Adam: What is one thing everyone should be doing to pay it forward?
Devan: Be more kind. There has to be a revolution of making positivity speak louder. Stop hating each other. Challenge yourself to see the world in other’s shoes. Empathize with other people and feel what they may be feeling. Why look at the world through a negative lens when it’s a lot easier to shed your positive light on their lives? People only communicate for two reasons: they either need help or they’re spreading love. View negativity as a cry for help and be kind to everyone.
Adam: What are your hobbies and how have they shaped you?
Devan: I am asked this question often. My businesses are my hobbies. I may work a lot, but it’s not work to me. It’s fun to build a business. Competition is inspiring. My competitive baseball itch was definitely scratched when Burn Boot Camp was founded. When I’m not working, I’m either in the gym training or playing with my kids. I don’t have to strive for a “work-life balance” because my wife is my partner and my kids are my purpose; it’s more like an integration of our passions. Morgan and I have lived our lives around grinding, traveling, and going non-stop but the overwhelming gratitude from our clients, trainers, and franchise partners keep me hungry for more.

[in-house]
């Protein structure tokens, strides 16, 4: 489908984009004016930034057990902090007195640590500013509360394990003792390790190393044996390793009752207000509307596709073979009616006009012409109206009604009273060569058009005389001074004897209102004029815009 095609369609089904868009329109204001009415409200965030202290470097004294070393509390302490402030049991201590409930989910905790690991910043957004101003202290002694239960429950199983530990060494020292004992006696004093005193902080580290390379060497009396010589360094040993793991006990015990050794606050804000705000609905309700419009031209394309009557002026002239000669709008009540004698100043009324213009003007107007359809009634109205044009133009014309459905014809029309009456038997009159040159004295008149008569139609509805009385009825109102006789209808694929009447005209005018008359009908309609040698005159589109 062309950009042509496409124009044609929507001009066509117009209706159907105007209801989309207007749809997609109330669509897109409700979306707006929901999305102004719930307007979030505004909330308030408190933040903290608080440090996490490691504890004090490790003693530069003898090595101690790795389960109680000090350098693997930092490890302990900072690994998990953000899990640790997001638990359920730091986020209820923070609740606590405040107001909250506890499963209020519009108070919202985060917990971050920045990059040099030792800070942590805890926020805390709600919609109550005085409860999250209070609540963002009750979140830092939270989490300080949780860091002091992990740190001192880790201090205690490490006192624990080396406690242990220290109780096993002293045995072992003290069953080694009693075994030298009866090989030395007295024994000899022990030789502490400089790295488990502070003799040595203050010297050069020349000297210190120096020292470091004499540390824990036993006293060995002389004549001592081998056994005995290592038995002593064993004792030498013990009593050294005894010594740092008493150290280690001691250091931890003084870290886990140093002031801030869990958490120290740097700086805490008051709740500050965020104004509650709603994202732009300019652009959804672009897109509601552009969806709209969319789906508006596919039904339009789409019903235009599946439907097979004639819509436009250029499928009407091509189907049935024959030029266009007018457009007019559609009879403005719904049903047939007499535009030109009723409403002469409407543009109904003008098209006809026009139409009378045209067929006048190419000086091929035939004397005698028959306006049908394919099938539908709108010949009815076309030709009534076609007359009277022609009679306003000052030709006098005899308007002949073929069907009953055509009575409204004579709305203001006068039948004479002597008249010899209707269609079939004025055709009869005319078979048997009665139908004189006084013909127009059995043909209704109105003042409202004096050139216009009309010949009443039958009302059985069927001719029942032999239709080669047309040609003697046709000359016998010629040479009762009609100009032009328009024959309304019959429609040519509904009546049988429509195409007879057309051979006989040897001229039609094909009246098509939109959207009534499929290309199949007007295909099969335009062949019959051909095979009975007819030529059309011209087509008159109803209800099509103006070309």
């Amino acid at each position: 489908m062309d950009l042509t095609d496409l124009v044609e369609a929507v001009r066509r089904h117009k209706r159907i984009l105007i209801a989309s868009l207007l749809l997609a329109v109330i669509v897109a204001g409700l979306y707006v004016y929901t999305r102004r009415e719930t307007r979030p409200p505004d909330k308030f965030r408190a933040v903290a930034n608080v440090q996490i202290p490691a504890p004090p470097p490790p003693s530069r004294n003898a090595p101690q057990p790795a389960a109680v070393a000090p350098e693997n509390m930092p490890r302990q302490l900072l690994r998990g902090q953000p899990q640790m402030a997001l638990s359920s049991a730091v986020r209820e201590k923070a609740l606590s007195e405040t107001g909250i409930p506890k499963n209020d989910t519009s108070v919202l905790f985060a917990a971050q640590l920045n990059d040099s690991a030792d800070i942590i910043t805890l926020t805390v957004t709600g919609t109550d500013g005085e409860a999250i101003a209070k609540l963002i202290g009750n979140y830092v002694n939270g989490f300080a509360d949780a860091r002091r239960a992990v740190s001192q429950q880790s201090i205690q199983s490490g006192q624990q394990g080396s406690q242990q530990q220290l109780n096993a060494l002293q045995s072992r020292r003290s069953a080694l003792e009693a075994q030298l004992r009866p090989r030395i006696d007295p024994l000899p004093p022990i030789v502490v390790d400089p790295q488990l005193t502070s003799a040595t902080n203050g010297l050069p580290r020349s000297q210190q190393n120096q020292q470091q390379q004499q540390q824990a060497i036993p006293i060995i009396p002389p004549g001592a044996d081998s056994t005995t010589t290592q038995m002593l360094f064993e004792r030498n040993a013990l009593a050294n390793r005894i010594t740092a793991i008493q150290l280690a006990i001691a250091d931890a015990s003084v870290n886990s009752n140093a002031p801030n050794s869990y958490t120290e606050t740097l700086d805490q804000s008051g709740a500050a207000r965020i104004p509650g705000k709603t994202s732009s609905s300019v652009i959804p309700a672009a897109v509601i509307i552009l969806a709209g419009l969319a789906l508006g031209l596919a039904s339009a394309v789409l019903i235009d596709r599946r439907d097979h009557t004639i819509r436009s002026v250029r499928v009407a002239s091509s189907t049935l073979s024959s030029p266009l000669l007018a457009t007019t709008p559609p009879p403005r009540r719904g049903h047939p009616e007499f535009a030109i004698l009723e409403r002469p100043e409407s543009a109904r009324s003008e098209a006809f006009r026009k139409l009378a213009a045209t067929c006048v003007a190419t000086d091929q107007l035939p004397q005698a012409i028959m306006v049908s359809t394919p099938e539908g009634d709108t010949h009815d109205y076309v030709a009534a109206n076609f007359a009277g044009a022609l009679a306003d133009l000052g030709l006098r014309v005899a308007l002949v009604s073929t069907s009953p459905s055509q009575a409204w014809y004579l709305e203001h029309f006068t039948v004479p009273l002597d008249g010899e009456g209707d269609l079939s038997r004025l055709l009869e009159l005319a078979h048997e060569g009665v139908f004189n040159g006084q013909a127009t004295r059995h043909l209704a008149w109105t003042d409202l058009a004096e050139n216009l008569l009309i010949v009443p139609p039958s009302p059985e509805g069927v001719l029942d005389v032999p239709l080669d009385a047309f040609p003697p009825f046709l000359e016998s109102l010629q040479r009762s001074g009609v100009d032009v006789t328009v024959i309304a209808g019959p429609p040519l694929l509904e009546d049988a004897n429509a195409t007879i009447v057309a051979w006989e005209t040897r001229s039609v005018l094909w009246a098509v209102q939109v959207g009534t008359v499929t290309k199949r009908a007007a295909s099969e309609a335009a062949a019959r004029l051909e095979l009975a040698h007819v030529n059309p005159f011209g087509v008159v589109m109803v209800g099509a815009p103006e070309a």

Adam: Is there anything else you would like to share?
Devan: If I could share one piece of advice, I would tell you not to waste any time. Too many entrepreneurs talk about patience and, although well intentioned, people mistake that for being on the defense. If you want to be successful, you have to do what successful people do. If you want to be better, then you have to change your game and re-analyze your approach. Is it offensive or defensive? Are you sitting back reluctantly or smashing through walls? You can be patient in pursuit of the macro-goal, but make sure to get the most of your daily micro-goals.

You might also like...

JP Yim/Getty Images  for Girlboss Rally NYC 2018

5 Powerful Lessons from CEO Moms

by Elizabeth Yuko, Ph.D.
Image via Shutterstock

4 Tips for Moving Past Failure

by Omer Khan

Arianna Huffington on Why No One Should Interview While Tired

by Arianna Huffington, Reid Hoffman
We use cookies on our site to give you the best experience possible. By continuing to browse the site, you agree to this use. For more information on how we use cookies, see our Privacy Policy.